The Optimus blog

The blog that inspires leaders in the UK education sector

The Optimus blog

The blog that inspires leaders in the UK education sector

Gareth D Morewood

Mythbusting SEND: why the law still trumps all

Variability in local practice continues to cause upheaval for schools at the heart of the SEND system. Here are some of the misconceptions we need to address now.

Previously I have written about how the law trumps all as far as SEND is concerned. As we near the end of the reforms implementation period, I continue to hear first-hand accounts from practitioners of legal inaccuracies, abdicated responsibilities and convoluted processes in the SEND system.

With a number of charities and individuals offering valuable advice, I think it useful to clarify, in one place, some of the common misconceptions that keep coming up time and time again!

Myth 1: It is the responsibility of the school to arrange the provision specified in a child’s EHCP.

This is a very popular misconception, owing to differences in local policies and procedures. The local authority is legally responsible for arranging provision, not the school. There is no ambiguity here, despite what some may tell you.

Only the LA can carry out an EHC needs assessment to identify SEND. A parent/carer may have privately commissioned reports (EP/SALT for example) that they wish the LA to consider as part of the needs assessment, and can submit these as part of their views during the assessment process.

School, parents/carers, young people and professionals (including social care and health, if appropriate) should all have their voices heard as part of the needs assessment.

To quote the Education Act 1996: 'the authority shall arrange that the special educational provision specified in the statement is made for the child'. This is true not only for statements but also for EHCPs.

Myth 2: An EHCP cannot specify a particular type of therapy if it is not available from the local health service.

A therapy can be included even if that specific local service doesn’t provide it. Evidence for the requirement of said therapy would be part of the EHC needs assessment that informs the plan.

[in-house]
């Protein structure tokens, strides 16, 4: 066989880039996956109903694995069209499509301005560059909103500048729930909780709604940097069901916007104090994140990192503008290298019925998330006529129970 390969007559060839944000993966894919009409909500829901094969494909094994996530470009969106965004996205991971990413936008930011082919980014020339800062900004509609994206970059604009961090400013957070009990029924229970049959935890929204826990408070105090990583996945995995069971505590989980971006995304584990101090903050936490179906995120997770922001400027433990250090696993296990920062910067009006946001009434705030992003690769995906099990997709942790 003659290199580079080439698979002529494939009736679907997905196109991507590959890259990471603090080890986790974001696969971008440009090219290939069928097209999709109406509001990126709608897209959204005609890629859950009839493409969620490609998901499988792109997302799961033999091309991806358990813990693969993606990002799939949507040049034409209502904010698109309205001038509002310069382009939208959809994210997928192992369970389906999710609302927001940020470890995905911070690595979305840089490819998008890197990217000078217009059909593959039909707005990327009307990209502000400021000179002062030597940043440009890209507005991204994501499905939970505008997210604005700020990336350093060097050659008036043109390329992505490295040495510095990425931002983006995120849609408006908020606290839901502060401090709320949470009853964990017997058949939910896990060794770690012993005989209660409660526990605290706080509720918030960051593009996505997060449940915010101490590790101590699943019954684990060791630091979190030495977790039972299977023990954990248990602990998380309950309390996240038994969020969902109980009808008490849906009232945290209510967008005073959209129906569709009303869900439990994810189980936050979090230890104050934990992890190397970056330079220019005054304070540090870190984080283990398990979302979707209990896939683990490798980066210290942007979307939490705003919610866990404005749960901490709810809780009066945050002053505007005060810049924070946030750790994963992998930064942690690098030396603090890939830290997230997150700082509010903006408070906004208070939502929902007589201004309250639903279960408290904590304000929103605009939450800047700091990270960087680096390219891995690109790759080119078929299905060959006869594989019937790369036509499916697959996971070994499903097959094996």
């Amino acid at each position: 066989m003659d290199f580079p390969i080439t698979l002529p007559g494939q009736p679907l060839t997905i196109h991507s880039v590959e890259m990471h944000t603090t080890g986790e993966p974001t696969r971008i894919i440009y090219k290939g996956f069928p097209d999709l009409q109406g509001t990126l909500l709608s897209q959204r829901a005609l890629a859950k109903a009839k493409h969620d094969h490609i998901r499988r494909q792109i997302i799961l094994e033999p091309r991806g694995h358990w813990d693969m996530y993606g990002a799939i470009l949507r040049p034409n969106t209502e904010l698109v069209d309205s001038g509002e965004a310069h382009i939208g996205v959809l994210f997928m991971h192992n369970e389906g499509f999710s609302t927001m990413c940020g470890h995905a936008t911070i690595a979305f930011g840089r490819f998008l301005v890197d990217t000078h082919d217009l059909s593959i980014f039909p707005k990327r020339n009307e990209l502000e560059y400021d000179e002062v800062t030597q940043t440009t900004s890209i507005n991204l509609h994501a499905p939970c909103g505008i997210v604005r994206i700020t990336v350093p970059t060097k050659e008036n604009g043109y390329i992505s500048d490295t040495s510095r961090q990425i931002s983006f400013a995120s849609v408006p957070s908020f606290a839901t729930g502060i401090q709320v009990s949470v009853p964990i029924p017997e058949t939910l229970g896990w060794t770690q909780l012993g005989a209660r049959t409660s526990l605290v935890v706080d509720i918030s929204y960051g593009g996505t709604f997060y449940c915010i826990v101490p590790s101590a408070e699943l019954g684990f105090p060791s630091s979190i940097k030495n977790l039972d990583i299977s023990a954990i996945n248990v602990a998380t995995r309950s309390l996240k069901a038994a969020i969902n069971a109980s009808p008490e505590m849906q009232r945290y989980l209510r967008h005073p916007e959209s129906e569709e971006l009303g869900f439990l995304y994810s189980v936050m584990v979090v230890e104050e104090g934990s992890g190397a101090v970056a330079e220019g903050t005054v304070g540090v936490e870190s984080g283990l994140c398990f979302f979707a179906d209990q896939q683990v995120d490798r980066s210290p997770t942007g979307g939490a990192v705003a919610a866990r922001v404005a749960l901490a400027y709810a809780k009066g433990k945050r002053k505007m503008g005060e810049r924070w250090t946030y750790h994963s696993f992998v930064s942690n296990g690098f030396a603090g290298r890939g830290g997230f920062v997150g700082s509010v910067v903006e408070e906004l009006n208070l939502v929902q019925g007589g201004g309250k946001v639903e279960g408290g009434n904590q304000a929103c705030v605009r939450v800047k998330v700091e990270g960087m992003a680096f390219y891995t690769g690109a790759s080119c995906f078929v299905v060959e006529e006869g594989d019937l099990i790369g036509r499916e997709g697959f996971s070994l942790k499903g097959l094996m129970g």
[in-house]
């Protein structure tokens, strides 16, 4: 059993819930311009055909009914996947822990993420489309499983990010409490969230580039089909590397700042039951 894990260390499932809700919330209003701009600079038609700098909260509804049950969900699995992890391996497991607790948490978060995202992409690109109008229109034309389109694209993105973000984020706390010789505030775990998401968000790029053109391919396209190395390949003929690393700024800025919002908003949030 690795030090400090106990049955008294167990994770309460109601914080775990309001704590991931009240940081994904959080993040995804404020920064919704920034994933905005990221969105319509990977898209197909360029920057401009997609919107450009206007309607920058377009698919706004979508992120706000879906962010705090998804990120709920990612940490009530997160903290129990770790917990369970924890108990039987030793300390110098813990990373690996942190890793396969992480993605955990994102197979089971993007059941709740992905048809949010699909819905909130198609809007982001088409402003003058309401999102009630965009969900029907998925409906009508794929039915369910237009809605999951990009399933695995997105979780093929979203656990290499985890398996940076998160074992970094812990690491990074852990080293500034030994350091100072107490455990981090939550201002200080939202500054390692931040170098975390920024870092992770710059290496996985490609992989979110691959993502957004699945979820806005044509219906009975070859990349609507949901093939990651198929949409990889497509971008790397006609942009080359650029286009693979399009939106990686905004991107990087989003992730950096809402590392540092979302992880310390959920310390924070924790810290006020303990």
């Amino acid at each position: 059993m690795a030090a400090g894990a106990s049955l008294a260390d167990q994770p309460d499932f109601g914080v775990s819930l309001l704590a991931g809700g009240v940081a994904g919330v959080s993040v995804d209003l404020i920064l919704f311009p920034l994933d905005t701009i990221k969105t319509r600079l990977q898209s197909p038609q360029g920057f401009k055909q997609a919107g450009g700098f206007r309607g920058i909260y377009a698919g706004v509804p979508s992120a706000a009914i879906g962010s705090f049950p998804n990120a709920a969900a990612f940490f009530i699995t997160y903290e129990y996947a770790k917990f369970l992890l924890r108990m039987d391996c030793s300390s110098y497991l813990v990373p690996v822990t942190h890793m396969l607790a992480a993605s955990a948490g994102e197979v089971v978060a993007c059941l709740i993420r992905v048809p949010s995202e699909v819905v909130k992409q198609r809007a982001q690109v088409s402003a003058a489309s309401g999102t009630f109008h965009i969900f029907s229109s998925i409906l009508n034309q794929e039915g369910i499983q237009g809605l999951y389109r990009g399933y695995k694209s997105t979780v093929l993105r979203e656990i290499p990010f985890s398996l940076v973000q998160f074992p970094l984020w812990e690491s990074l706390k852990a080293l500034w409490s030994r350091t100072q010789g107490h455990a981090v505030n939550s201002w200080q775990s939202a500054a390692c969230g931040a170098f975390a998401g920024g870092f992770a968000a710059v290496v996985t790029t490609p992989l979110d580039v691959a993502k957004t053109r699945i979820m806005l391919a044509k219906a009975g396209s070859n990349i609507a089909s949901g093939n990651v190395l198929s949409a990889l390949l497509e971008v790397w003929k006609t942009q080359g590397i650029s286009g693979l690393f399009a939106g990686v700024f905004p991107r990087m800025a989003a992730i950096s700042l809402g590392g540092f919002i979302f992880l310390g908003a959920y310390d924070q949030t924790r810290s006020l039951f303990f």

Once a child’s needs have been identified, it only matters that they are being met, not who’s meeting them.

The landmark case of R v The Secretary of State for Education and Science, ex parte E [1992] 1 FLR 377 CA ruled that ‘the statement must specify in part 2 the authority’s assessment of the special educational needs of the child ... and in part 3 the special educational provision to be made for the purpose of meeting those needs’.

This is true not only for statements but also for EHC Plans, see paragraph 9.69 of the SEN and Disability Code of Practice 2014, ‘Provision must be specified [in Section F] for each and every need specified in Section B’.

Section 21 (5) of the Children and Families Act 2014 says: ‘Health care or social care provision which educates or trains a child or young person is to be treated as special educational provision (instead of health care provision or social care provision).’

Full reference from IPSEA

Myth 3: Special educational provision (SEP) can be generic and unspecified.

An EHCP needs to contain a high level of specificity in relation to Section F; this particularly means, whether or not the young person attends a special school, the special educational provision in an EHCP needs to be very clearly detailed. It cannot be a collection of generic statements such as ‘access to’, ‘opportunities for’, ‘regular’, ‘where necessary’ and so on.

Parents/carers will receive a draft plan, which they should comb through for any ‘woolly’ statements. Local parent/carer forums and Independent Supporters should support parents/carers in responding to the draft plan.

Myth 4: Schools can send a child home to ‘cool off’, or ask parents/carers to collect their child from school.

No, this cannot happen lawfully and is a common myth. Even if the parent or carer agrees to collect their child, unofficial or informal exclusions are illegal. We need to take share this very clear message and take action if we are to prevent the unlawful exclusion of young people with SEND. This cannot be clearer.

Clarity and lawful action

Anyone working in the SEND system has a duty to aspire for the best possible outcomes for young people. Volunteering for IPSEA was an invaluable opportunity to consolidate my own understanding of the law.

Drawing on that experience, and my regular discussions with SENCOs and families, I hope I’ve drawn you to some of the common areas that come up time, and time again. Hopefully together we can keep banging that drum, and remember that the law trumps all!

Further reading

More from Optimus

SEND: the E is not for exclusion

Even for governors, the law still trumps all!


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